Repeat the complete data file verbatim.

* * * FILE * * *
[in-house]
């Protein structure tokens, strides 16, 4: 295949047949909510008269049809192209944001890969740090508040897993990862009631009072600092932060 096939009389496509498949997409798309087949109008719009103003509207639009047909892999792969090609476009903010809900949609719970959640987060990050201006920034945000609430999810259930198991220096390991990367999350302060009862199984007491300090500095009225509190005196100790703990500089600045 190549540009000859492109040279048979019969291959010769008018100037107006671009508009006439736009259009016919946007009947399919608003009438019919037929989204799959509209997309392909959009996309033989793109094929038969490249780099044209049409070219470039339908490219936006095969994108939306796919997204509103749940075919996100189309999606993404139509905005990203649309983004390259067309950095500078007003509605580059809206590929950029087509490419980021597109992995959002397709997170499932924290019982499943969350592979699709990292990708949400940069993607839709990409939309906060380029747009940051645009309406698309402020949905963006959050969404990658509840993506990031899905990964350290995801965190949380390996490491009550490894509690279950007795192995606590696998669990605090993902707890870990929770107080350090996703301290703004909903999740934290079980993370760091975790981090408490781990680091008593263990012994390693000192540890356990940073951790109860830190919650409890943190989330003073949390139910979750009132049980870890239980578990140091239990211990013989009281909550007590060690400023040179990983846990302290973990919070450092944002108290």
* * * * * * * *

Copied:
[in-house]
């Protein structure tokens, strides 16, 4: 295949047949909510008269049809192209944001890969740090508040897993990862009631009072600092932060 096939009389496509498949997409798309087949109008719009103003509207639009047909892999792969090609476009903010809900949609719970959640987060990050201006920034945000609430999810259930198991220096390991990367999350302060009862199984007491300090500095009225509190005196100790703990500089600045 190549540009000859492109040279048979019969291959010769008018100037107006671009508009006439736009259009016919946007009947399919608003009438019919037929989204799959509209997309392909959009996309033989793109094929038969490249780099044209049409070219470039339908490219936006095969994108939306796919997204509103749940075919996100189309999606993404139509905005990203649309983004390259067309950095500078007003509605580059809206590929950029087509490419980021597109992995959002397709997170499932924290019982499943969350592979699709990292990708949400940069993607839709990409939309906060380029747009940051645009309406698309402020949905963006959050969404990658509840993506990031899905990964350290995801965190949380390996490491009550490894509690279950007795192995606590696998669990605090993902707890870990929770107080350090996703301290703004909903999740934290079980993370760091975790981090408490781990680091008593263990012994390693000192540890356990940073951790109860830190919650409890943190989330003073949390139910979750009132049980870890239980578990140091239990211990013989009281909550007590060690400023040179990983846990302290973990919070450092944002108290």